New histories of the Northside
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A forthcoming book from Arcadia Publishing that focuses on the history of several Northside neighborhoods hits the markets in early November.
Ed and Jim Yanosko, working with the familiar Arcadia template, have researched and authored this new perspective of ordinary Northside folks who lived, worked, played ball, worshiped and grew up in the communities of City View, Spring Hill, Troy Hill and Reserve Township.
These two local historians, working with old photos, along with computers, scanners and cell phones, represent a new generation of historians, a far cry from the “ancient” craft of doing history the way many of us were taught.
There was a time, not long ago, when history was literally written from massive collections of sources – hand written collections of notebooks and 4×6 note cards.
I vividly remember tossing out several shoe boxes filled with 4x6s (all with proper bibliographical notations) from which I wrote a piece of history, long forgotten, and, I might say, rather meaningless.
It was Studs Terkel who opened the eyes of many of us interested in local history and the history of ordinary folks, of neighborhoods, and of workplaces. My first go round at this was in the mid ’70s. I sent out a group of high school juniors with cassette recorders to gather recollections of life in Woods Run and the role of the Woods Runs settlement house gathered from folks who had lived there in the first half of the 20th century.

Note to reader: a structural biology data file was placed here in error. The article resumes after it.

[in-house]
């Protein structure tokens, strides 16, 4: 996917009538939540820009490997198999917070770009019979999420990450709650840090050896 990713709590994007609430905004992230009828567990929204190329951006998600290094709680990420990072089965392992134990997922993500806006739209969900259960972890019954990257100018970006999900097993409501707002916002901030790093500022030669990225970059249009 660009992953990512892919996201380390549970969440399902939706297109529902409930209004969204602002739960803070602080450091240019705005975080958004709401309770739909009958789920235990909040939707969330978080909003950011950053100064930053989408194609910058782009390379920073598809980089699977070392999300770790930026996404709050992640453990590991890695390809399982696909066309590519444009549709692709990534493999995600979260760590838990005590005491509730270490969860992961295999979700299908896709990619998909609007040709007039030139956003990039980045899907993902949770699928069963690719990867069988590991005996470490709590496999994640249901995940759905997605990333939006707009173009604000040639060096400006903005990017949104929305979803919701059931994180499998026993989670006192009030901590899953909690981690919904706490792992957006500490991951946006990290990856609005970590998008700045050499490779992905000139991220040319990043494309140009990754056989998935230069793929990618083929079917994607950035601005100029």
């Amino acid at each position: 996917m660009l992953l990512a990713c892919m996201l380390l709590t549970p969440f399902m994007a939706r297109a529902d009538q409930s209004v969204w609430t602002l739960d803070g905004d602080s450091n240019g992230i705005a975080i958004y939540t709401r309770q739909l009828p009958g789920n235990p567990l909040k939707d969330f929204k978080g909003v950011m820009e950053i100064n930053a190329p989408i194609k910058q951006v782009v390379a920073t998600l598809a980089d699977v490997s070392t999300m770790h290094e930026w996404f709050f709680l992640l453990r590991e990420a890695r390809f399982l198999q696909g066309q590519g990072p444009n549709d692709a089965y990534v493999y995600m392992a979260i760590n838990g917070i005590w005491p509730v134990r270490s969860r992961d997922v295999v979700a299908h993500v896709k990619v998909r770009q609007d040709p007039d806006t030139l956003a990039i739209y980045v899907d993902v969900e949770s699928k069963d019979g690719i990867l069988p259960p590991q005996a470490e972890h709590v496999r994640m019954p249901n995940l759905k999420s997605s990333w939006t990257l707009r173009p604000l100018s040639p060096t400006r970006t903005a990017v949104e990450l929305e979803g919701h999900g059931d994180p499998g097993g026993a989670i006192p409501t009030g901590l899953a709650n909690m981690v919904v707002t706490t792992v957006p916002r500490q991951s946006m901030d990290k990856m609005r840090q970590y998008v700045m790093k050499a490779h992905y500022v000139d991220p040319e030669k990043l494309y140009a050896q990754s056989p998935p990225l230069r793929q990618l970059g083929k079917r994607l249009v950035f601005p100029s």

Then came the wonderful work of Andrew Syka, a resident of Sunnyvale California, who wrote his own remembrances of growing up in Woods Run. Syka wanted to tell his story to his grandchildren. Copies of his work are in the Allegheny and Woods Run libraries.
More recently Larry Berger and Jeff Barron of the Saturday Light Brigade coordinated teams of students in 2009-10 to interview folks who were “born and raised on the Northside.”
With the aid of wonderful new technologies excerpts of these “Allegheny Voices” are in printed form at our libraries, and they can be can found in audio format on the following websites: http://neighborhoodvoices.org/alleghenyvoices and http://neighborhoodvoices.org/allegheny-voices-2.
Dennis Henderson’s eighth grade students at the Manchester Academic Charter School, working with Ann Canning from the Waynesburg University’s Teaching with Primary Sources program, became young historians in 2008. These students interviewed a number of folks who lived in the Manchester community from the 1920 to the present. The final YouTube versions of their project “Growing Up in Manchester” can be found online here.
Just writing these websites is evidence of a whole new language and technology. Gone are the 4x6s! This is an exciting new way of continuing to tell the story of the Northside.
On Wednesday, November 2 from 6 to 9 p.m. there will be a book signing event at the Penn Brewery hosted by the Allegheny City Society.
Come on down! Have dinner, a pretzel or a beer. Meet the Yanoskos and get your own copy of this new piece of Northside history – “Around Troy Hill, Spring Hill, and Reserve Township.”